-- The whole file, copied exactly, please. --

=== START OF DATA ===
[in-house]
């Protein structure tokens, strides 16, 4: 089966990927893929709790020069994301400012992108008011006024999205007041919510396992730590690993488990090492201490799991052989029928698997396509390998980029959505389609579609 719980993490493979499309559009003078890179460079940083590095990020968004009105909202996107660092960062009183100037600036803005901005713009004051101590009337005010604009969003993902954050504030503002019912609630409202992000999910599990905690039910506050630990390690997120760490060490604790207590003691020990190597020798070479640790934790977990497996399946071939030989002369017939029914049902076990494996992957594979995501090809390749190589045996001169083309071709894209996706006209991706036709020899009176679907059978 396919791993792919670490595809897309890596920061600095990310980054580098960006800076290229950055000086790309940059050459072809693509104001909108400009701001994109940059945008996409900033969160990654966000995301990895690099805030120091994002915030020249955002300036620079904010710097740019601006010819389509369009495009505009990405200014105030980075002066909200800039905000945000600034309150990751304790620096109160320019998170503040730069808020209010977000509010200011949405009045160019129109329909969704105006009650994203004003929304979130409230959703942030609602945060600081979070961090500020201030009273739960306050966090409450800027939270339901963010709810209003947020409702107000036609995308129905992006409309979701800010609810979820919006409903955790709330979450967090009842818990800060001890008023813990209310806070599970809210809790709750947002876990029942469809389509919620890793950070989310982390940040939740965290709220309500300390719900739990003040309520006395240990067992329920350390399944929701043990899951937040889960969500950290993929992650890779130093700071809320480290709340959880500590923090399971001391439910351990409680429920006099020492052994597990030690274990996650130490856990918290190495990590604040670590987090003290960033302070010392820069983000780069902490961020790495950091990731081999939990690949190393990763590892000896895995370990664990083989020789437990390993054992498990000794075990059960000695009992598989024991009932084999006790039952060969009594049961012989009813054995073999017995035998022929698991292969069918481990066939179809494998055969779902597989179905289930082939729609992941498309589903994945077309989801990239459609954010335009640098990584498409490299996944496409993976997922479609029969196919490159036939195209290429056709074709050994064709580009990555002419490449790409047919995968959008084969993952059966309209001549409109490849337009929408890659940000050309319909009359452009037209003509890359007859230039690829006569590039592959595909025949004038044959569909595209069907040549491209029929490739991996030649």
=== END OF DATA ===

[in-house]
């Protein structure tokens, strides 16, 4: 089966990927893929709790020069994301400012992108008011006024999205007041919510396992730590690993488990090492201490799991052989029928698997396509390998980029959505389609579609 719980993490493979499309559009003078890179460079940083590095990020968004009105909202996107660092960062009183100037600036803005901005713009004051101590009337005010604009969003993902954050504030503002019912609630409202992000999910599990905690039910506050630990390690997120760490060490604790207590003691020990190597020798070479640790934790977990497996399946071939030989002369017939029914049902076990494996992957594979995501090809390749190589045996001169083309071709894209996706006209991706036709020899009176679907059978 396919791993792919670490595809897309890596920061600095990310980054580098960006800076290229950055000086790309940059050459072809693509104001909108400009701001994109940059945008996409900033969160990654966000995301990895690099805030120091994002915030020249955002300036620079904010710097740019601006010819389509369009495009505009990405200014105030980075002066909200800039905000945000600034309150990751304790620096109160320019998170503040730069808020209010977000509010200011949405009045160019129109329909969704105006009650994203004003929304979130409230959703942030609602945060600081979070961090500020201030009273739960306050966090409450800027939270339901963010709810209003947020409702107000036609995308129905992006409309979701800010609810979820919006409903955790709330979450967090009842818990800060001890008023813990209310806070599970809210809790709750947002876990029942469809389509919620890793950070989310982390940040939740965290709220309500300390719900739990003040309520006395240990067992329920350390399944929701043990899951937040889960969500950290993929992650890779130093700071809320480290709340959880500590923090399971001391439910351990409680429920006099020492052994597990030690274990996650130490856990918290190495990590604040670590987090003290960033302070010392820069983000780069902490961020790495950091990731081999939990690949190393990763590892000896895995370990664990083989020789437990390993054992498990000794075990059960000695009992598989024991009932084999006790039952060969009594049961012989009813054995073999017995035998022929698991292969069918481990066939179809494998055969779902597989179905289930082939729609992941498309589903994945077309989801990239459609954010335009640098990584498409490299996944496409993976997922479609029969196919490159036939195209290429056709074709050994064709580009990555002419490449790409047919995968959008084969993952059966309209001549409109490849337009929408890659940000050309319909009359452009037209003509890359007859230039690829006569590039592959595909025949004038044959569909595209069907040549491209029929490739991996030649």